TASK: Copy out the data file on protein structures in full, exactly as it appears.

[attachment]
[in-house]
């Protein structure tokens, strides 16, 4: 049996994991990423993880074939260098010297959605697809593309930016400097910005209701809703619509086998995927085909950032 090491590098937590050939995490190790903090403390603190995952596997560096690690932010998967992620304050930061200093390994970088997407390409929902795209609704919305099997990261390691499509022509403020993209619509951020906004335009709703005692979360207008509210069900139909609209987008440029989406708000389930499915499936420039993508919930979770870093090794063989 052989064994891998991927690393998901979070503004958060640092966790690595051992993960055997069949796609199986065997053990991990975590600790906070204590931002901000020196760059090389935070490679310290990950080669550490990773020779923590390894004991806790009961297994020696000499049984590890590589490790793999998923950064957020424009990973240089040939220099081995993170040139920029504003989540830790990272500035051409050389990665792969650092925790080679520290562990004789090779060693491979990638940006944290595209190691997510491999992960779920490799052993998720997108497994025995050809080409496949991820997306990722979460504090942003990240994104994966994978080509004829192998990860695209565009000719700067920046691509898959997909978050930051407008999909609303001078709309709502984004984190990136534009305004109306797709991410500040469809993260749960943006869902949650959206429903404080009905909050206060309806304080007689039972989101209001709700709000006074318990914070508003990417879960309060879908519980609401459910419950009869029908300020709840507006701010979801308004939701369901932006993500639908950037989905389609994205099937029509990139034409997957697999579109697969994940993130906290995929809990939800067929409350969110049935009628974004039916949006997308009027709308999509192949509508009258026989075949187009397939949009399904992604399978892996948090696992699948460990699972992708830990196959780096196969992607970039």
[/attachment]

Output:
[in-house]
């Protein structure tokens, strides 16, 4: 049996994991990423993880074939260098010297959605697809593309930016400097910005209701809703619509086998995927085909950032 090491590098937590050939995490190790903090403390603190995952596997560096690690932010998967992620304050930061200093390994970088997407390409929902795209609704919305099997990261390691499509022509403020993209619509951020906004335009709703005692979360207008509210069900139909609209987008440029989406708000389930499915499936420039993508919930979770870093090794063989 052989064994891998991927690393998901979070503004958060640092966790690595051992993960055997069949796609199986065997053990991990975590600790906070204590931002901000020196760059090389935070490679310290990950080669550490990773020779923590390894004991806790009961297994020696000499049984590890590589490790793999998923950064957020424009990973240089040939220099081995993170040139920029504003989540830790990272500035051409050389990665792969650092925790080679520290562990004789090779060693491979990638940006944290595209190691997510491999992960779920490799052993998720997108497994025995050809080409496949991820997306990722979460504090942003990240994104994966994978080509004829192998990860695209565009000719700067920046691509898959997909978050930051407008999909609303001078709309709502984004984190990136534009305004109306797709991410500040469809993260749960943006869902949650959206429903404080009905909050206060309806304080007689039972989101209001709700709000006074318990914070508003990417879960309060879908519980609401459910419950009869029908300020709840507006701010979801308004939701369901932006993500639908950037989905389609994205099937029509990139034409997957697999579109697969994940993130906290995929809990939800067929409350969110049935009628974004039916949006997308009027709308999509192949509508009258026989075949187009397939949009399904992604399978892996948090696992699948460990699972992708830990196959780096196969992607970039």